via Planet Mainframe
The rise of cloud computing in recent decades has probably led some to believe that on-premise mainframe computing has become obsolete. Not so! In fact, argues Tamal Das, in a recent article outlining the similarities and differences (♧ HINT) between the two technologies, mainframe computing remains central to a significant proportion of major industries.
These industries (like banking, insurance, and government) rely on mainframe systems for the computing trifecta of agility, security, and resiliency. Of course, this isn’t to suggest that these businesses don’t also make use of cloud computing. Das suggests that many businesses can benefit from a hybrid approach to computing that could combine, for example, the use of cloud computing for business apps with the mainframe systems being reserved for critical transactional workloads.
But who invented the cloud computing platform that is now responsible for so many of these indispensable business apps? Subhasish Sarkar makes the argument (♧ HINT) that for decades, IBM Mainframes have provided organizations with the benefits that the modern cloud provides today. In fact, Sarkar sees modern cloud computing technology as an evolution of many of the services that are integral to an IBM Mainframe system.
Examples of these benefits include scalability, often touted as one of the key features of cloud computing. The mainframe, according to Sarkar, were built to scale from their inception. Virtualization and Resource Pooling are two other features of cloud computing that arguably have their roots in the mainframe.
- What percentage of IT executives consider mainframe system-based business applications to be at the center of their organization?
2. Which of the following is more difficult for a mainframe system?
B) Scaling down the system
C) Scaling up the system
D) Providing redundancy
3. Virtual memory came into existence in what year:
4. What term describes the ability to service multiple users from the same physical resources?
B) Resource pooling
C) Multi-tenancy model
D) Measured service
5. Measured Service refers to:
A) A cost model in which users pay the service provider based on consumption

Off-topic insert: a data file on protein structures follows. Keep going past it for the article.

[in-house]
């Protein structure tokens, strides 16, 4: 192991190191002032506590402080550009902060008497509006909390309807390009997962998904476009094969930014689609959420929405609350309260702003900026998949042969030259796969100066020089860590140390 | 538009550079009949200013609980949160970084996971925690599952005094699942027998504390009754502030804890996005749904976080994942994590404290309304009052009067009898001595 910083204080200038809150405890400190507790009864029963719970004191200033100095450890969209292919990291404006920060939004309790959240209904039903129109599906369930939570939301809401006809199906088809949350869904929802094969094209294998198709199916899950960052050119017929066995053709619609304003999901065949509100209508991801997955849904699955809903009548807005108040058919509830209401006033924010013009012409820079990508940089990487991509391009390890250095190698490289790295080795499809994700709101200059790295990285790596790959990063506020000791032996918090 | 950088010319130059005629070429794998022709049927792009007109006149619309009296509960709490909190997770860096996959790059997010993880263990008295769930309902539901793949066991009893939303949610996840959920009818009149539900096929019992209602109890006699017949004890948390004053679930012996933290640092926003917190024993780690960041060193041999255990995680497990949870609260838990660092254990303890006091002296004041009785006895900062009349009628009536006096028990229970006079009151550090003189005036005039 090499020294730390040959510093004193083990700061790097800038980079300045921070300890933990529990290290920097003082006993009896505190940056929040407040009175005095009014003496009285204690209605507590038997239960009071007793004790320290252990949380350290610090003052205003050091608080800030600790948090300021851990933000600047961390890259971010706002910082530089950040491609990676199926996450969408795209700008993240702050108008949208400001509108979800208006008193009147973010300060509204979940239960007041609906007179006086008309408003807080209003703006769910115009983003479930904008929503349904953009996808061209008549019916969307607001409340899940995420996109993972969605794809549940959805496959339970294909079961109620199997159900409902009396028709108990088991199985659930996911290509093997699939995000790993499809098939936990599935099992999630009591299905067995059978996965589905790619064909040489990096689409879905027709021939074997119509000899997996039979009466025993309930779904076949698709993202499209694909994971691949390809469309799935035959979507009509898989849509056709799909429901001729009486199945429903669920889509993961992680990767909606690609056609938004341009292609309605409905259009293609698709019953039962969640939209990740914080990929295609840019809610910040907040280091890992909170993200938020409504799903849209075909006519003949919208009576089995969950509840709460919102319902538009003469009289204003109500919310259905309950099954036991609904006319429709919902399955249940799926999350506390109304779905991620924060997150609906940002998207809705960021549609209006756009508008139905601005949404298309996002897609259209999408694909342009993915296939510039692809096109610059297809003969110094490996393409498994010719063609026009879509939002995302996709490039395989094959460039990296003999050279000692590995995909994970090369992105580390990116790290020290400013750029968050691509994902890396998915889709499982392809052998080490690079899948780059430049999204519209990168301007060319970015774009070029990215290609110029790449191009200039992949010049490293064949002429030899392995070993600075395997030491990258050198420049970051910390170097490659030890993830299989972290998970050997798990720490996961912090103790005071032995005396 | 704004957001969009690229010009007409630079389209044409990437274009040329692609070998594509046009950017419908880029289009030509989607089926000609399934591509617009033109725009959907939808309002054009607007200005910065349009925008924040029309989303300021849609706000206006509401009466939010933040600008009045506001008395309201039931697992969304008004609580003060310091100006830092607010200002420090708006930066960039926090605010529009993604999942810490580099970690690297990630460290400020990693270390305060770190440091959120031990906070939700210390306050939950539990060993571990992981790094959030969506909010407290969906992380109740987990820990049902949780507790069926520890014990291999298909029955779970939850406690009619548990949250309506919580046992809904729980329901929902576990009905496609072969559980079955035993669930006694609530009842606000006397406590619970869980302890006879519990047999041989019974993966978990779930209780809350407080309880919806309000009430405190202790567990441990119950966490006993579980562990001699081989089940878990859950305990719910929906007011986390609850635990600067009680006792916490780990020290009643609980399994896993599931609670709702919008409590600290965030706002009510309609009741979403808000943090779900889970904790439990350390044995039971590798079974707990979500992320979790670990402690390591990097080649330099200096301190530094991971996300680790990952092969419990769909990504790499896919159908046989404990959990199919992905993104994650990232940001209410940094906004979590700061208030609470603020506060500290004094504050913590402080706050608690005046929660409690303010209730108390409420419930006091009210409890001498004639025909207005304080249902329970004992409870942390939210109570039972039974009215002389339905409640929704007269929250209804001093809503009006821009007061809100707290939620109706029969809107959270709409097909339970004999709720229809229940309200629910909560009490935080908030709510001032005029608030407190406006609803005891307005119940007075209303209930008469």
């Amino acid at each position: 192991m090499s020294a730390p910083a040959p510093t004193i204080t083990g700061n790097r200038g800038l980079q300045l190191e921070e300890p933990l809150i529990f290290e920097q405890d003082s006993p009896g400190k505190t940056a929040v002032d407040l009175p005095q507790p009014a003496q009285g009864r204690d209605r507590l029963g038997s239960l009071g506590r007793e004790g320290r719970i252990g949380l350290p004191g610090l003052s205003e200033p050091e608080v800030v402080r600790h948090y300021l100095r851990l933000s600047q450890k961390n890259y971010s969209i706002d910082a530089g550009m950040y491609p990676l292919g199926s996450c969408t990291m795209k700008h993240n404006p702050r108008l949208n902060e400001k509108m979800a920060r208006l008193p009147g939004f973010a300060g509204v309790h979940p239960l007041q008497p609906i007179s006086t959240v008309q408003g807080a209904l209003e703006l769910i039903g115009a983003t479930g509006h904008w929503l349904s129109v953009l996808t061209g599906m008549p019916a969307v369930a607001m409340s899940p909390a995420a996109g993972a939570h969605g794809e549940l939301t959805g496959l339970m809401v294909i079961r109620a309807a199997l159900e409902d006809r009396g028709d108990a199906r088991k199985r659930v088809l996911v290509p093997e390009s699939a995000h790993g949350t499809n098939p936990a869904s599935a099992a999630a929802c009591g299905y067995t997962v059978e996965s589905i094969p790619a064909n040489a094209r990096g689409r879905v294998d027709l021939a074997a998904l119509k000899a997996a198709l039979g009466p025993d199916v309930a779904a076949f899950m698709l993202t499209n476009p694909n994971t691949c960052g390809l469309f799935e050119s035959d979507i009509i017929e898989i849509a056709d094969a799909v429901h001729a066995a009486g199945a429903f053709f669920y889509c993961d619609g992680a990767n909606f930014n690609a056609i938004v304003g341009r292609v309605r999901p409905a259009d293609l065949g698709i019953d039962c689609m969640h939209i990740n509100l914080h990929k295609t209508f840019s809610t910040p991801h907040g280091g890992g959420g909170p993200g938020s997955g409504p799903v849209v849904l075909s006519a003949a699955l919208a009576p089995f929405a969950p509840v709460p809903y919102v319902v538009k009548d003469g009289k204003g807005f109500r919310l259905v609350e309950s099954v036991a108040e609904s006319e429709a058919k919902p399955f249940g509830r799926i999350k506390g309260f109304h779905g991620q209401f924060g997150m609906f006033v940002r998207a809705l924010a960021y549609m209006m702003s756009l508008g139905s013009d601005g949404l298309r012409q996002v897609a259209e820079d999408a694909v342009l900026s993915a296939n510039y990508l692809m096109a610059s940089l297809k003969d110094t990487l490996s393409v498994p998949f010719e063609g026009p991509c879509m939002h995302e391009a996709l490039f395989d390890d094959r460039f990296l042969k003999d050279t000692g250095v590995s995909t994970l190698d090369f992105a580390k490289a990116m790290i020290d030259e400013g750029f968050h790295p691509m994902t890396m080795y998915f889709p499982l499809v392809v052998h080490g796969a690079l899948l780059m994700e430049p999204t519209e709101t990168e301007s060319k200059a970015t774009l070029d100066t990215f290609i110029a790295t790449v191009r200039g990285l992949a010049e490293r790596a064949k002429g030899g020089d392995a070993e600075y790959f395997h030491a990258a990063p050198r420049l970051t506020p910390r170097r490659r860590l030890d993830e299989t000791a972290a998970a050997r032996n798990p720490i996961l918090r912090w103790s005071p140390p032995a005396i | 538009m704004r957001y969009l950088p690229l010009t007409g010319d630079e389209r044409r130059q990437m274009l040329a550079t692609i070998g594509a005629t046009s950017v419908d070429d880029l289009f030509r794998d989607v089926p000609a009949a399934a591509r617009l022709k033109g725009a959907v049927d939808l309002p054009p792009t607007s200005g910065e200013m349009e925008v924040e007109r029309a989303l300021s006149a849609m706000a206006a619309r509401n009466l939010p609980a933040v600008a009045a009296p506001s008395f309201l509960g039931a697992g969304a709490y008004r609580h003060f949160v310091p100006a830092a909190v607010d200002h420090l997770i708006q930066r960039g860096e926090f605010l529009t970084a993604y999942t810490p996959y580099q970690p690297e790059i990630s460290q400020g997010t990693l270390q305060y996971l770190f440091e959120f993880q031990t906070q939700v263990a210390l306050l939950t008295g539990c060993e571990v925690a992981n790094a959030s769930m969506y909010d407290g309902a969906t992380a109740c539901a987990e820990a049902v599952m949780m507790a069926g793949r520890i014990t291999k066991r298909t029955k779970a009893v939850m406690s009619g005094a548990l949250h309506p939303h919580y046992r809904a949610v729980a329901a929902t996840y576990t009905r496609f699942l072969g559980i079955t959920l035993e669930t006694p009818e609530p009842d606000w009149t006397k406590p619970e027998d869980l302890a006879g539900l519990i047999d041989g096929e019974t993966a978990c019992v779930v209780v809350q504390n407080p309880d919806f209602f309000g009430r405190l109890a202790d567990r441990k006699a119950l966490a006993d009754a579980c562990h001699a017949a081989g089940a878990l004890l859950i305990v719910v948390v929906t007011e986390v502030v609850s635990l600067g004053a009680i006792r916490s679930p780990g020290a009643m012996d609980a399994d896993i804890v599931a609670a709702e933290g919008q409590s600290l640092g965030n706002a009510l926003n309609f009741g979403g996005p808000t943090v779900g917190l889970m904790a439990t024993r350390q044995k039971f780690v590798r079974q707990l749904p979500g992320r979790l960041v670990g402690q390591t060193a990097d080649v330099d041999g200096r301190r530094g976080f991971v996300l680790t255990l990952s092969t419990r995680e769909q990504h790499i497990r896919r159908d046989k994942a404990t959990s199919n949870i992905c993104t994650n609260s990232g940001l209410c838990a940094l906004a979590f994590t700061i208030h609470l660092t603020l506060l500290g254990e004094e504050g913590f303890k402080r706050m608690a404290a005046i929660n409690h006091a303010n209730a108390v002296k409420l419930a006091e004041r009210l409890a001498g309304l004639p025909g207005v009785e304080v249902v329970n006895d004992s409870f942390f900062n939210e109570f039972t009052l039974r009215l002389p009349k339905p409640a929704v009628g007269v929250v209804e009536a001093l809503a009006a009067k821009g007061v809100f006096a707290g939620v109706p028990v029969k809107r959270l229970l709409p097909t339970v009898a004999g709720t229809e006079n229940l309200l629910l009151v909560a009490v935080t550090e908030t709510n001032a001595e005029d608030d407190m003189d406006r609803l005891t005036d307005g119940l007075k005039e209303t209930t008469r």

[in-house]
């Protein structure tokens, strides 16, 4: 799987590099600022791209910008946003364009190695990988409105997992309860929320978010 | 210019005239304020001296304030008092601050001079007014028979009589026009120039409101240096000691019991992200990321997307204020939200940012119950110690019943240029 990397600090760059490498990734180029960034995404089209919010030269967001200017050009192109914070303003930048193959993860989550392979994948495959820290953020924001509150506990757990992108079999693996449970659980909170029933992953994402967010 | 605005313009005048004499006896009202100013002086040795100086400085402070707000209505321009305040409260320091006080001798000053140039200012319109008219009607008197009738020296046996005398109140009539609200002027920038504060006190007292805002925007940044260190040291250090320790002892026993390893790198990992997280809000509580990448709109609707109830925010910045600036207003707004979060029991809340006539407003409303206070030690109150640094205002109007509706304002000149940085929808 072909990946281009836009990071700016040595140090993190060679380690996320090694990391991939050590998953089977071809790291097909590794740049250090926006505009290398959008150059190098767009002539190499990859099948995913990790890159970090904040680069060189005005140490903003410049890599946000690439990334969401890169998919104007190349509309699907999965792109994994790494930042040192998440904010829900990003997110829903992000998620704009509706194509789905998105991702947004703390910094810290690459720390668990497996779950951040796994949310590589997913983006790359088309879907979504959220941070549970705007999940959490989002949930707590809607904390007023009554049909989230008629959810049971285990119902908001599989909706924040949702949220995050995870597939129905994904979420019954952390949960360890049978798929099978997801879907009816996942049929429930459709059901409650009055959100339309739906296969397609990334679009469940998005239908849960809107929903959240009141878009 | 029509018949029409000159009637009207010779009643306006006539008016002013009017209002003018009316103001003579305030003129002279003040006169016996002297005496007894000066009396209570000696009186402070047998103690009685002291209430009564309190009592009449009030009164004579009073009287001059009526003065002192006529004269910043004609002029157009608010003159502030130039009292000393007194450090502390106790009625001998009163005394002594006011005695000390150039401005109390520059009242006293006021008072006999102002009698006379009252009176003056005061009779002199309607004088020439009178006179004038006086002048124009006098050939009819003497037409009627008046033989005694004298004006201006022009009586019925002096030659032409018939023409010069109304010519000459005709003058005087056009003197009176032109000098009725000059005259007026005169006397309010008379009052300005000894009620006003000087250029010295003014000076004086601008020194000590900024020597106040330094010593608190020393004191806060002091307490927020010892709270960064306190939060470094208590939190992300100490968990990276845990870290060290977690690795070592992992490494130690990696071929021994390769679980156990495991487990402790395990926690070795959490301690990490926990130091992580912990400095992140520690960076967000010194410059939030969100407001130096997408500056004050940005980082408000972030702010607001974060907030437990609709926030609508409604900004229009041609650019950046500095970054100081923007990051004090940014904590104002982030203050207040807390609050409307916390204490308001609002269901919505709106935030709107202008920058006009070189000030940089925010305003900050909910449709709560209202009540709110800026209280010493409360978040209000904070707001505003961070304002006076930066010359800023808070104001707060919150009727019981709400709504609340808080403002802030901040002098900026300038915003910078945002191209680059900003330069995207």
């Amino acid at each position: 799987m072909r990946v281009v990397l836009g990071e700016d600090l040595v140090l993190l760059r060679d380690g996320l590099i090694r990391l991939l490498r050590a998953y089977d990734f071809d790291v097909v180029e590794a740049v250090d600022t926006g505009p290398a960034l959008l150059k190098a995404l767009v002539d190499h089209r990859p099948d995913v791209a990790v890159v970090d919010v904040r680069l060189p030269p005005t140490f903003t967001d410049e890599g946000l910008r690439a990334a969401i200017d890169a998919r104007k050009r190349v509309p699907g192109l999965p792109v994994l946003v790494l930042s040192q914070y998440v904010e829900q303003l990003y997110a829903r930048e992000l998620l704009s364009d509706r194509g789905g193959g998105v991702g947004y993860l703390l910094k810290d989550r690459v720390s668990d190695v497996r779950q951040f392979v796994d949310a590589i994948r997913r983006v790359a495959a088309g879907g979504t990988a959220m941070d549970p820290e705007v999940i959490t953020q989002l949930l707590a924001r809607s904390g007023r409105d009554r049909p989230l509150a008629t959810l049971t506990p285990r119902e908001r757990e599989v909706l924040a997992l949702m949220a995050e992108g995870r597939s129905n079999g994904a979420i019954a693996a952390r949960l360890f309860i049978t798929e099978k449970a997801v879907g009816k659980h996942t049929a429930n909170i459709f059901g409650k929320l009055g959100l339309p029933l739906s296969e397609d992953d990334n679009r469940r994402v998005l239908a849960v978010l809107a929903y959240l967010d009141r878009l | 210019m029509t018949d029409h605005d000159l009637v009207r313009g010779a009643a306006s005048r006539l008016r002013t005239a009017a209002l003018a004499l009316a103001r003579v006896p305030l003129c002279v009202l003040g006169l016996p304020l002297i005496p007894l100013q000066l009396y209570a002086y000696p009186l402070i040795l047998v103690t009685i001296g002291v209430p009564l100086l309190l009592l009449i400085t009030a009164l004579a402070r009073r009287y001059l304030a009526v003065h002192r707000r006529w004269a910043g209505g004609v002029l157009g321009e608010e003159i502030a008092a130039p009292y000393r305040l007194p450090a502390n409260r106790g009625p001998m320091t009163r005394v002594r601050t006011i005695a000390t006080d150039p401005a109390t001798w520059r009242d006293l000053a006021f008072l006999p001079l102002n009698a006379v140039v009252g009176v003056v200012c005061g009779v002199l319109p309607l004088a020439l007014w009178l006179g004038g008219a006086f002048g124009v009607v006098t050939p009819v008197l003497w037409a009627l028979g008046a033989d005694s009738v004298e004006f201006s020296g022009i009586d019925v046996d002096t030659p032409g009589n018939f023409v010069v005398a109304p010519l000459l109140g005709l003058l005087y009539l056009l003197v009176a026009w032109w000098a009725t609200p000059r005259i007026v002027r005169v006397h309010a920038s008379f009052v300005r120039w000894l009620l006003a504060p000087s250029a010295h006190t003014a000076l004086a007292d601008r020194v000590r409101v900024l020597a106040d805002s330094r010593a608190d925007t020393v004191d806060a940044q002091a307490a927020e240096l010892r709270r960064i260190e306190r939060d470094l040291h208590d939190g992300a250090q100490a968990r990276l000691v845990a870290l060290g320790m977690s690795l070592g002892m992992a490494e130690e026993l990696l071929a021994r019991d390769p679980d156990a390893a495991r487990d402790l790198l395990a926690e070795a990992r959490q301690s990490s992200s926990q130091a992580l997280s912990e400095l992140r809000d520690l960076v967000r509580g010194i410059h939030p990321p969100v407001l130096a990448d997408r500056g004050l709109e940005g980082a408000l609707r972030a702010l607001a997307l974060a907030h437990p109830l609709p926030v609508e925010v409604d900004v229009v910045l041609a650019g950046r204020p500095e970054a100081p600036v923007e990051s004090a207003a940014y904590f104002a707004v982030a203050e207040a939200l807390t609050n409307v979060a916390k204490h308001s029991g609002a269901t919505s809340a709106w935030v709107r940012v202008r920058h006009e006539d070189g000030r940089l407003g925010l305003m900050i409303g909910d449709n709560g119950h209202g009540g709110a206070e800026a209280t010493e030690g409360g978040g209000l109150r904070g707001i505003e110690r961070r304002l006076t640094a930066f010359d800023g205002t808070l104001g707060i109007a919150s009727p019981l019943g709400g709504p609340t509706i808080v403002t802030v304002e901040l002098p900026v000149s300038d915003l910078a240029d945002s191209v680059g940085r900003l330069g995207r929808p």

B) Service downtime during which the user receives low system performance
C) A cost model in which the user gets the same level of service for an extended period
D) When multiple users share the same infrastructure and/or applications
To summarize, the mainframe and cloud computing are technologies that overlap in many of their functions, but differ in terms of their architecture, scalability, cost, and deployment models. Mainframe systems are, simply put, large, centralized systems that have been used for decades to run critical applications in large organizations.
Cloud computing, on the other hand, is a distributed computing model that enables organizations to access computing resources through the internet. Cloud computing has become increasingly popular due to its cost-effectiveness, scalability, and ability to support a wide range of applications and workloads.
But don’t assume that these benefits mean the end of the on-premise mainframe system. Despite the growth of new technologies and the shift towards decentralized computing models, the mainframe continues to be used by many large organizations for applications that require high levels of reliability, security, and performance.
The mainframe is well-suited for handling large amounts of data and transactions. They have also been designed to provide high levels of availability, even in the event of hardware failures or other issues. This makes them ideal for applications in business sectors that cannot afford downtime or data loss. It remains hard to imagine the financial sector, government, or healthcare system operating without a mainframe system at the heart of the organization.
- Scaling down the system.
- Resource pooling
- A cost model in which users pay the service provider based on consumption.